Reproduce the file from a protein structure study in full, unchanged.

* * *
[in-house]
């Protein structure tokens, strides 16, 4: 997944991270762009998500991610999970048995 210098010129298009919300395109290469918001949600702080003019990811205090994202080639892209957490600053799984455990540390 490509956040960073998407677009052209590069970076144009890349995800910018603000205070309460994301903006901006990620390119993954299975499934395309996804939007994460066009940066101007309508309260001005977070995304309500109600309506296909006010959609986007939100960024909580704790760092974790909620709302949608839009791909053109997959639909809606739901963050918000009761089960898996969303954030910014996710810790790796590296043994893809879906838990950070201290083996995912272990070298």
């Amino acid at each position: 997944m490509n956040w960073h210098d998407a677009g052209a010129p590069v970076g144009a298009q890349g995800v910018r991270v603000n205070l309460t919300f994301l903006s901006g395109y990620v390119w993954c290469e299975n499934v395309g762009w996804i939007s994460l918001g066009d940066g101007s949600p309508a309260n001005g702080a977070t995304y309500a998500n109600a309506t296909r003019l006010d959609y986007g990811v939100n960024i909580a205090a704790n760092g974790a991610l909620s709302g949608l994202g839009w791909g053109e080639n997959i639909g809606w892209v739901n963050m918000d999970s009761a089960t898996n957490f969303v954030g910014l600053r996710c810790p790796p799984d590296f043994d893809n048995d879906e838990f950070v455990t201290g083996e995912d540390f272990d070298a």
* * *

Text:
[in-house]
């Protein structure tokens, strides 16, 4: 997944991270762009998500991610999970048995 210098010129298009919300395109290469918001949600702080003019990811205090994202080639892209957490600053799984455990540390 490509956040960073998407677009052209590069970076144009890349995800910018603000205070309460994301903006901006990620390119993954299975499934395309996804939007994460066009940066101007309508309260001005977070995304309500109600309506296909006010959609986007939100960024909580704790760092974790909620709302949608839009791909053109997959639909809606739901963050918000009761089960898996969303954030910014996710810790790796590296043994893809879906838990950070201290083996995912272990070298």
């Amino acid at each position: 997944m490509n956040w960073h210098d998407a677009g052209a010129p590069v970076g144009a298009q890349g995800v910018r991270v603000n205070l309460t919300f994301l903006s901006g395109y990620v390119w993954c290469e299975n499934v395309g762009w996804i939007s994460l918001g066009d940066g101007s949600p309508a309260n001005g702080a977070t995304y309500a998500n109600a309506t296909r003019l006010d959609y986007g990811v939100n960024i909580a205090a704790n760092g974790a991610l909620s709302g949608l994202g839009w791909g053109e080639n997959i639909g809606w892209v739901n963050m918000d999970s009761a089960t898996n957490f969303v954030g910014l600053r996710c810790p790796p799984d590296f043994d893809n048995d879906e838990f950070v455990t201290g083996e995912d540390f272990d070298a």